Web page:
MotorCities National Heritage Area
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By Robert Tate, Automotive Historian and Researcher
Images courtesy of Bill Robinson, Michael Clark, Dave Lang Stone
Posted: 05.31.2016


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Sometimes in our life, men and women will have a great opportunity to meet that special individual, who can make a difference in our lives. For me that person was Bill Robinson.

I met Bill when I was a student many years ago at the College for Creative Studies in Detroit. Bill Robinson was one of the faculty instructors at CCS, and he was a great educator teaching Automotive Industrial Design, as part of the Industrial Design Dept., at the school for many years.

Bill and I had become very good friends during my years at CCS and we are still very good friends today. As a young design student at the time, I was always fascinated with his great design history stories and notes about the auto industry and the automotive designers from the past.

From the early days of Virgil Exner to the creativity of GM design days with the late Bill Mitchell, Robinson was a walking historical automotive encyclopedia. I had learned so much from him including skills on how to design cars using different design techniques and creating a great portfolio.

Last week I spoke with Bill and we started talking about the early days of design, and the time when he started working for Briggs and later the Chrysler Corporation from 1948-1980. I decided to put together a story and highlight the great career of my good friend Bill Robinson and to show the readers who he was and the great accomplishment he has made to the automotive industry.
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Bill Robinson was a graduate of Detroit’s Cass Technical High School. In 1945, Bill as a youngster designed a prepossessed vehicle for the future, which was a rocketship type of vehicle designed for the space age.

His unique vision would later help him to become a great automotive designer and to help turn a chapter in his great career. Robinson’s first job was an advertising and brochure illustrator, later moving on to Kaiser-Frazer-Briggs where he had designed proposals for many early stages for 1950s Packards.
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Later, he would start working at the Chrysler Corporation, where he crafted a great legacy for himself as a creative designer from 1948-1980.

During his career at Chrysler, Bill had a significant role in the development and designs of all new 1957 Plymouth models. The 1957 Plymouth models were so very popular with the consumers that Plymouth had replaced Buick for the number three spot in automotive industry sales that year. 

The Chrysler Corporation administration along with the late Virgil Exner, became very proud of their new line of “Forward Look” models and the great consumer response. The 1957 Chrysler models offered a new and unique styling that struck a positive note with the American motoring public.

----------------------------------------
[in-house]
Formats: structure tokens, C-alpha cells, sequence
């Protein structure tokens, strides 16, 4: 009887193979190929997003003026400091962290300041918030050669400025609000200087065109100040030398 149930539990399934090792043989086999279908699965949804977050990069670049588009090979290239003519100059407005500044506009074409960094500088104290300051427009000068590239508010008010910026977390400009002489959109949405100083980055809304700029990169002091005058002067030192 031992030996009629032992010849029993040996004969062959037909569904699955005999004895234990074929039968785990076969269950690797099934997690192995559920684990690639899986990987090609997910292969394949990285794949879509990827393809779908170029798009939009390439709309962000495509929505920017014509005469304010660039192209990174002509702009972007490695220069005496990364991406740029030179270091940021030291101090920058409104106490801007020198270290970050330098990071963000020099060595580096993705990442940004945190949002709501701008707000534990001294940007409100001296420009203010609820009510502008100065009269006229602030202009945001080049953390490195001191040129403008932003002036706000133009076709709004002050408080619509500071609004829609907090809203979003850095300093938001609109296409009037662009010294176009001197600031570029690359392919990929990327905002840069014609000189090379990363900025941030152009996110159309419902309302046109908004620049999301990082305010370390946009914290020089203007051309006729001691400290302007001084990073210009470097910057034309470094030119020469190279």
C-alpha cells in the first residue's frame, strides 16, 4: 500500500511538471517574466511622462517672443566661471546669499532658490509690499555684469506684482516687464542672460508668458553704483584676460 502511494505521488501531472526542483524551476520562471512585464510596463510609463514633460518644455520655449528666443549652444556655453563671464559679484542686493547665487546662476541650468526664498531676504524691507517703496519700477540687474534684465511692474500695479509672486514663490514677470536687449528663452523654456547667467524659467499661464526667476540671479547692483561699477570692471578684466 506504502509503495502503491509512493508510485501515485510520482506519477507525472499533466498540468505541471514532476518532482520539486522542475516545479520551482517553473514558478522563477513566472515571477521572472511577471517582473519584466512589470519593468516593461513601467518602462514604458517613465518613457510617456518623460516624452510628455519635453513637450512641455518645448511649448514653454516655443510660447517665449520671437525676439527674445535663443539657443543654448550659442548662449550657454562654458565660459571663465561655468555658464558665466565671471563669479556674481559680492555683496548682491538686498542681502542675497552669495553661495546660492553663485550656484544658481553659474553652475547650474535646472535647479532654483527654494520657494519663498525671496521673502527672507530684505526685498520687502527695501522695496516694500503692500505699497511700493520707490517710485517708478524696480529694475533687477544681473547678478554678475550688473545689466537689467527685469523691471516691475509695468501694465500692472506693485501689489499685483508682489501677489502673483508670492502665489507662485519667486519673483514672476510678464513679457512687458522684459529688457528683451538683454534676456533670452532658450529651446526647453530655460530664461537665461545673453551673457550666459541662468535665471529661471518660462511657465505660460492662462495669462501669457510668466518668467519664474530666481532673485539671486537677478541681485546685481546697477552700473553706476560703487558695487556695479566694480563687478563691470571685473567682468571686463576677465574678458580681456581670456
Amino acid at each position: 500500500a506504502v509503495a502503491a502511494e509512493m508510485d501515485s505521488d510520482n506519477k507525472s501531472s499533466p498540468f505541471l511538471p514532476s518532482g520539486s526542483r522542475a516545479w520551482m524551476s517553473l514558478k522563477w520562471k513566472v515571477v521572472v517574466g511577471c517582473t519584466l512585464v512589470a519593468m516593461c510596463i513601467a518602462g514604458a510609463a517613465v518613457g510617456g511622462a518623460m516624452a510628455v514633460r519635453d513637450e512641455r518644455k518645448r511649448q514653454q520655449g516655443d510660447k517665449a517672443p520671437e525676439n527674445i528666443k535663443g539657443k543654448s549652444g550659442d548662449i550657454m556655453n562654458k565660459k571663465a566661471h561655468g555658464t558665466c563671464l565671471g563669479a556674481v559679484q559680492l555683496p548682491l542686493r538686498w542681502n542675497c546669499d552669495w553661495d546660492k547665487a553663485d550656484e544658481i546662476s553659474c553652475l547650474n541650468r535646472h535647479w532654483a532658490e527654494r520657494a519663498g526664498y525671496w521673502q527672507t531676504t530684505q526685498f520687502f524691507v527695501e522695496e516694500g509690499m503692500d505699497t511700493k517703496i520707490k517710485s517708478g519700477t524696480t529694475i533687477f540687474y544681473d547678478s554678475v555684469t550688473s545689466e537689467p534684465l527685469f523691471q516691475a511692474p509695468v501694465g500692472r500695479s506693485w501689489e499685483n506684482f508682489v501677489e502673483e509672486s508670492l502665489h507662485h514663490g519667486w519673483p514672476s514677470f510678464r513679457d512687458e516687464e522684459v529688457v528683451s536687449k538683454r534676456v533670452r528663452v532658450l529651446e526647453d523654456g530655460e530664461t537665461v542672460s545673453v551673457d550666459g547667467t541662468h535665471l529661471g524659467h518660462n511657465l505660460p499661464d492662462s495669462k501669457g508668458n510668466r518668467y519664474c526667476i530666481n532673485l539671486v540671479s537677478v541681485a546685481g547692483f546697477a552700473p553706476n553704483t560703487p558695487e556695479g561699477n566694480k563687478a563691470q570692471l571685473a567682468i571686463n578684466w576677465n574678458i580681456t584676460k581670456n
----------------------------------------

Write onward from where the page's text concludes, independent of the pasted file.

As noted earlier, Bill was part of the design team that had helped to create and design one of the 1956 Chrysler family “Idea Cars.” The show cars were from the advanced styling studios of Chrysler Corporation, engineering division.
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Bill had created and designed the Plainsman experimental model, [Note to readers: After the posting of this article, it was brought to our attention that Bill Robinson did not, in fact, design the Plainsman; that credit goes to David Scott. We apologize to our readers for the error]. 

The Plainsman was an 8-passenger 2-door station wagon with a canopy roof design. Bill also had designed and created the 1959 Plymouth production model, which he says that he has fond memories of nowadays. Bill once said “The 1959 Plymouth was all mine for design.”

Throughout his career, Bill had created many great looking vehicles for the industry and he is very proud of his automotive accomplishments.

During the 1970s, Bill became a part of the staff at the College for Creative Studies where he taught for many years. He has taught and trained many great talented young students to achieve their design goals, many of which have gone on to prominent positions at automotive companies in the state and throughout the country.
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After his career as a great educator for the College for Creative Studies, Bill decided to become a tour guide and educator for the Walter P. Chrysler Museum in Auburn Hills, Michigan. In August of this year, Bill Robinson will celebrate his 91 birthday.

In conclusion, Bill was a good friend of mine many years ago and he still is a great friend of mine today. It’s a great honor to know him.